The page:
8 SPOKANE MAIDS 1950When Mary began Vera Elementary School, she helped her friend Alexandra learn English as Alexandra spoke only Greek until that time.  Mary and Alexandra can be seen here as members of the Maids of Athena, the junior auxiliary order of the Daughters of Penelope, the female affiliate of the Order of AHEPA (American Hellenic Educational Progressive Association).  Mary finished high school at Central Valley High and wanted to attend Washington State College (now University) in Pullman, some distance from Spokane.  Although Sam could easily afford it he said, “No, because there are boys there.”  Mary replied, “There are boys at Central Valley too.”  “Yes,” said Sam, “but at Central Valley you come home every night.”  In the end, Mary attended Holy Names College, an all-girls school near Gonzaga University in Spokane.  Although Mary liked the college experience, she di9 Coliseum wedding, 1955dn’t choose a vocation as the family expectation was that she choose a Greek boy to marry.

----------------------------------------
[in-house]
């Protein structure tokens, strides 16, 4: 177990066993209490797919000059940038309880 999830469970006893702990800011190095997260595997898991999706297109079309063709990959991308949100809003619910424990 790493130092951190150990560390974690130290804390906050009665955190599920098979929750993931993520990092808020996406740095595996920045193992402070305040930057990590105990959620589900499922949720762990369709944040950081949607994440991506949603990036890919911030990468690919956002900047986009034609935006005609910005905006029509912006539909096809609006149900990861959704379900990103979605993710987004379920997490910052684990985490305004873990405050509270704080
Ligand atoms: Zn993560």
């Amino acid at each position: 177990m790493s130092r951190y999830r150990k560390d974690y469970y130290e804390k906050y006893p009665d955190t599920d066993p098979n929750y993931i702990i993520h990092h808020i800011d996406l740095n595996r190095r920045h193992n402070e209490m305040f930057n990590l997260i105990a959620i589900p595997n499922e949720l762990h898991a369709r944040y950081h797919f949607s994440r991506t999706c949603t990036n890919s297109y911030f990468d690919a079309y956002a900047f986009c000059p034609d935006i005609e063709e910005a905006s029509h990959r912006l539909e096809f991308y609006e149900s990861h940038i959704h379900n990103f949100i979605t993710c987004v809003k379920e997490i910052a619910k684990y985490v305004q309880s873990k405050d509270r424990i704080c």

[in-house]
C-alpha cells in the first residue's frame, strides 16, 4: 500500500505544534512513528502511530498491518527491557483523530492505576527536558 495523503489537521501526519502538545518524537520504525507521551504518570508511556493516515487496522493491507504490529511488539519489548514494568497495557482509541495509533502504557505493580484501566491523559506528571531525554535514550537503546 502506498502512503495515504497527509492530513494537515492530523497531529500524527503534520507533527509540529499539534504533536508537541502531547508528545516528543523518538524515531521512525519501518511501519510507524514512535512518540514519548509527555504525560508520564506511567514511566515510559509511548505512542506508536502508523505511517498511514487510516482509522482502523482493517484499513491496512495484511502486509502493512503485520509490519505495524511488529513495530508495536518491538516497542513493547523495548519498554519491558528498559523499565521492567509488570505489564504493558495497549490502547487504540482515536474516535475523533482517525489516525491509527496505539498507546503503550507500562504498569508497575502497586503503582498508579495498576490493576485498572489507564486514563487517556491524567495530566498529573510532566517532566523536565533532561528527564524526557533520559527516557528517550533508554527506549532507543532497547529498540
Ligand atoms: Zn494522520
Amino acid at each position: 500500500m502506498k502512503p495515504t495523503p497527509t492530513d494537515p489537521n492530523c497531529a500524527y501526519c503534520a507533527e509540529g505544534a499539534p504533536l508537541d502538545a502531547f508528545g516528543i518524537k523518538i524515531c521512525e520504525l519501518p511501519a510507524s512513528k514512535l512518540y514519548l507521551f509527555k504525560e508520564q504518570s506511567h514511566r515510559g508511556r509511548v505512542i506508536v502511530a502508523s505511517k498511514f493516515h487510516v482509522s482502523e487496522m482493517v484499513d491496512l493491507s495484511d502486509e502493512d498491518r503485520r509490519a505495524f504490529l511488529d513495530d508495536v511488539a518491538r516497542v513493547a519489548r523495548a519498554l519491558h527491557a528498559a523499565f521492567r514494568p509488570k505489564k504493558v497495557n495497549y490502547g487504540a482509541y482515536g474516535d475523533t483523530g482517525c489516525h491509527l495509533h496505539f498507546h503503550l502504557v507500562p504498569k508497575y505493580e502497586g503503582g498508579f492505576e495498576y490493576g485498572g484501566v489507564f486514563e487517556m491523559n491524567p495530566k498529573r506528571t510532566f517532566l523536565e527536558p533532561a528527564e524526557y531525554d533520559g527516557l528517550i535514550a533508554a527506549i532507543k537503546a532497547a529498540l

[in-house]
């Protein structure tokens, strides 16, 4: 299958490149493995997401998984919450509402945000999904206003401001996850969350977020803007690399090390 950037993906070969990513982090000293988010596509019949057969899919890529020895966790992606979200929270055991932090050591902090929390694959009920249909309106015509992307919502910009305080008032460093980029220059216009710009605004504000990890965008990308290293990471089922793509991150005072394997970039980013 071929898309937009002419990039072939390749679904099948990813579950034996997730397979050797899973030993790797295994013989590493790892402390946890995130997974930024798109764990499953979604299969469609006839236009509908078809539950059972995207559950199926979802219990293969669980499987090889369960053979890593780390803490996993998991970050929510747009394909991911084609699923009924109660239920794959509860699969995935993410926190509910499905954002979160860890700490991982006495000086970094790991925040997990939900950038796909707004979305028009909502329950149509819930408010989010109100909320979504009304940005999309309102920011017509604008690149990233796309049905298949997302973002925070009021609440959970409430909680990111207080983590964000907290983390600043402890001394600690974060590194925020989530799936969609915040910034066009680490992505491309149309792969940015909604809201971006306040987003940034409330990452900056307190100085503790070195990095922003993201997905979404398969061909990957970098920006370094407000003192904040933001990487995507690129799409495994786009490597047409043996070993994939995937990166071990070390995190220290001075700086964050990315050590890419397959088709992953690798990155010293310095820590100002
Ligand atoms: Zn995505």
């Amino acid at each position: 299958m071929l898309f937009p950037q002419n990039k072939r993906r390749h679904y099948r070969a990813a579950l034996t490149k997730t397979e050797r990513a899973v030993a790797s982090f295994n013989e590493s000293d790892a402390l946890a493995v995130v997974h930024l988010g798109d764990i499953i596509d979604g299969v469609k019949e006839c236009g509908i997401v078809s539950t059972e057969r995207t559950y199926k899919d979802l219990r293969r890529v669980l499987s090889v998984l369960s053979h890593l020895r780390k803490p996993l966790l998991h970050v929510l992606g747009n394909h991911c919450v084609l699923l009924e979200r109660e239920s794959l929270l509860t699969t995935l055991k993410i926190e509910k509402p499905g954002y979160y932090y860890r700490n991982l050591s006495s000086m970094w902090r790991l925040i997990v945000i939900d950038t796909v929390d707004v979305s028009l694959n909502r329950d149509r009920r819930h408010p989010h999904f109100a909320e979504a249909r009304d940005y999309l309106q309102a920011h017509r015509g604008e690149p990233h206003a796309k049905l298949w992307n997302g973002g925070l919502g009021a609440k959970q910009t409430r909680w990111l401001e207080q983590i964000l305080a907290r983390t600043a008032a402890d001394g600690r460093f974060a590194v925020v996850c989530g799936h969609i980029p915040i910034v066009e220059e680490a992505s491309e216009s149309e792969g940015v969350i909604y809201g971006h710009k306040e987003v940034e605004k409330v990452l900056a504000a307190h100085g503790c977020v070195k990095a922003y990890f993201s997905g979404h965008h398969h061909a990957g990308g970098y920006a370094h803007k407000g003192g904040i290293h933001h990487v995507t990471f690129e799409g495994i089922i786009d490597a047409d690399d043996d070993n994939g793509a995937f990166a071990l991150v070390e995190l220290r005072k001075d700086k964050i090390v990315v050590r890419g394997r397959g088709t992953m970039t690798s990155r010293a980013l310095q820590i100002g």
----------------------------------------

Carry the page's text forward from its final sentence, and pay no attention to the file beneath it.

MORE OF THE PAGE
In 1950 Mary attended a church choir convention where she met George Stamolis.  Once she came to know George and his family, their marriage followed in 1955.  The lavish reception was held at the new Spokane Coliseum.  The couple moved to Seattle where Mary and George had three children: Denise (after her grandfather, Dionysios), Gloria and Thomas.  She was very close to her mother-in-law but the marriage ended in 1973.  Her children live in Sammamish, Tacoma and Everett and she is yiayia (grandmother) to seven grandchildren.